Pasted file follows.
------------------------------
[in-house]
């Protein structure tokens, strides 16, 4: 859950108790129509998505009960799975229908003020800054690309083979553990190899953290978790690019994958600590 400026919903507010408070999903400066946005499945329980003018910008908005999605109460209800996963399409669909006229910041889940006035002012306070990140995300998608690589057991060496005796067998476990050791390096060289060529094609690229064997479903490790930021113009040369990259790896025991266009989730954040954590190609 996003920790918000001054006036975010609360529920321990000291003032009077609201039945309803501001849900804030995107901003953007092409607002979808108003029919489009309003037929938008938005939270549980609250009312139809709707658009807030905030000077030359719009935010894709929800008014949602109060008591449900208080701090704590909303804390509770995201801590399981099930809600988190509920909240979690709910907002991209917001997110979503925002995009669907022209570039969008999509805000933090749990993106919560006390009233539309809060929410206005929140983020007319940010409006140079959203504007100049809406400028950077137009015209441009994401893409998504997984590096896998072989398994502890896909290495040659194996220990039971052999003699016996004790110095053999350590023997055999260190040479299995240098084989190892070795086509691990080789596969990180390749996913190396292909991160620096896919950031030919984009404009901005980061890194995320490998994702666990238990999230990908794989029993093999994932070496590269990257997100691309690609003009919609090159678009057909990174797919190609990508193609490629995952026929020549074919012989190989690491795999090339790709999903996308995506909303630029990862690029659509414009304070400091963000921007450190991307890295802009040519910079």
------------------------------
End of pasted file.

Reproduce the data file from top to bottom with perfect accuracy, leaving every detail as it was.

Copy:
[in-house]
């Protein structure tokens, strides 16, 4: 859950108790129509998505009960799975229908003020800054690309083979553990190899953290978790690019994958600590 400026919903507010408070999903400066946005499945329980003018910008908005999605109460209800996963399409669909006229910041889940006035002012306070990140995300998608690589057991060496005796067998476990050791390096060289060529094609690229064997479903490790930021113009040369990259790896025991266009989730954040954590190609 996003920790918000001054006036975010609360529920321990000291003032009077609201039945309803501001849900804030995107901003953007092409607002979808108003029919489009309003037929938008938005939270549980609250009312139809709707658009807030905030000077030359719009935010894709929800008014949602109060008591449900208080701090704590909303804390509770995201801590399981099930809600988190509920909240979690709910907002991209917001997110979503925002995009669907022209570039969008999509805000933090749990993106919560006390009233539309809060929410206005929140983020007319940010409006140079959203504007100049809406400028950077137009015209441009994401893409998504997984590096896998072989398994502890896909290495040659194996220990039971052999003699016996004790110095053999350590023997055999260190040479299995240098084989190892070795086509691990080789596969990180390749996913190396292909991160620096896919950031030919984009404009901005980061890194995320490998994702666990238990999230990908794989029993093999994932070496590269990257997100691309690609003009919609090159678009057909990174797919190609990508193609490629995952026929020549074919012989190989690491795999090339790709999903996308995506909303630029990862690029659509414009304070400091963000921007450190991307890295802009040519910079």